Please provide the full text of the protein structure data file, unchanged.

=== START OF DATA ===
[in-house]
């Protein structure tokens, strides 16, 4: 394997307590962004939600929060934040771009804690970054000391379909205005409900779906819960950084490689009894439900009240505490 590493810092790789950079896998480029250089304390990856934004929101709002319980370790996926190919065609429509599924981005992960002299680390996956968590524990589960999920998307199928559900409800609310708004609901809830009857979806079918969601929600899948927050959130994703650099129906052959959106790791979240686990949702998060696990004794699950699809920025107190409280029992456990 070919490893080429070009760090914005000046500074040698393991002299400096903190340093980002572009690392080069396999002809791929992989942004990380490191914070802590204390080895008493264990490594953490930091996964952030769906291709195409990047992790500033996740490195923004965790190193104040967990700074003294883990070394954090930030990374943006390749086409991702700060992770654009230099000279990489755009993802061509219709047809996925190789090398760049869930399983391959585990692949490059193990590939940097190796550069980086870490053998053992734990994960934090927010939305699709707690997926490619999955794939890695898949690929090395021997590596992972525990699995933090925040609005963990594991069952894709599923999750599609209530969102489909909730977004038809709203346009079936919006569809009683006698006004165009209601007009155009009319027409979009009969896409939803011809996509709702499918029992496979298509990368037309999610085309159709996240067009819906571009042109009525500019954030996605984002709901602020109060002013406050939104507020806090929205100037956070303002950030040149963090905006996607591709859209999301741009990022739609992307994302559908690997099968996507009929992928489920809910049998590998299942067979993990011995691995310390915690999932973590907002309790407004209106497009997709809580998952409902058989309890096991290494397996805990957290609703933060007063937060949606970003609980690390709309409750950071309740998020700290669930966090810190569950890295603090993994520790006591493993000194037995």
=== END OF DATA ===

[in-house]
């Protein structure tokens, strides 16, 4: 394997307590962004939600929060934040771009804690970054000391379909205005409900779906819960950084490689009894439900009240505490 590493810092790789950079896998480029250089304390990856934004929101709002319980370790996926190919065609429509599924981005992960002299680390996956968590524990589960999920998307199928559900409800609310708004609901809830009857979806079918969601929600899948927050959130994703650099129906052959959106790791979240686990949702998060696990004794699950699809920025107190409280029992456990 070919490893080429070009760090914005000046500074040698393991002299400096903190340093980002572009690392080069396999002809791929992989942004990380490191914070802590204390080895008493264990490594953490930091996964952030769906291709195409990047992790500033996740490195923004965790190193104040967990700074003294883990070394954090930030990374943006390749086409991702700060992770654009230099000279990489755009993802061509219709047809996925190789090398760049869930399983391959585990692949490059193990590939940097190796550069980086870490053998053992734990994960934090927010939305699709707690997926490619999955794939890695898949690929090395021997590596992972525990699995933090925040609005963990594991069952894709599923999750599609209530969102489909909730977004038809709203346009079936919006569809009683006698006004165009209601007009155009009319027409979009009969896409939803011809996509709702499918029992496979298509990368037309999610085309159709996240067009819906571009042109009525500019954030996605984002709901602020109060002013406050939104507020806090929205100037956070303002950030040149963090905006996607591709859209999301741009990022739609992307994302559908690997099968996507009929992928489920809910049998590998299942067979993990011995691995310390915690999932973590907002309790407004209106497009997709809580998952409902058989309890096991290494397996805990957290609703933060007063937060949606970003609980690390709309409750950071309740998020700290669930966090810190569950890295603090993994520790006591493993000194037995």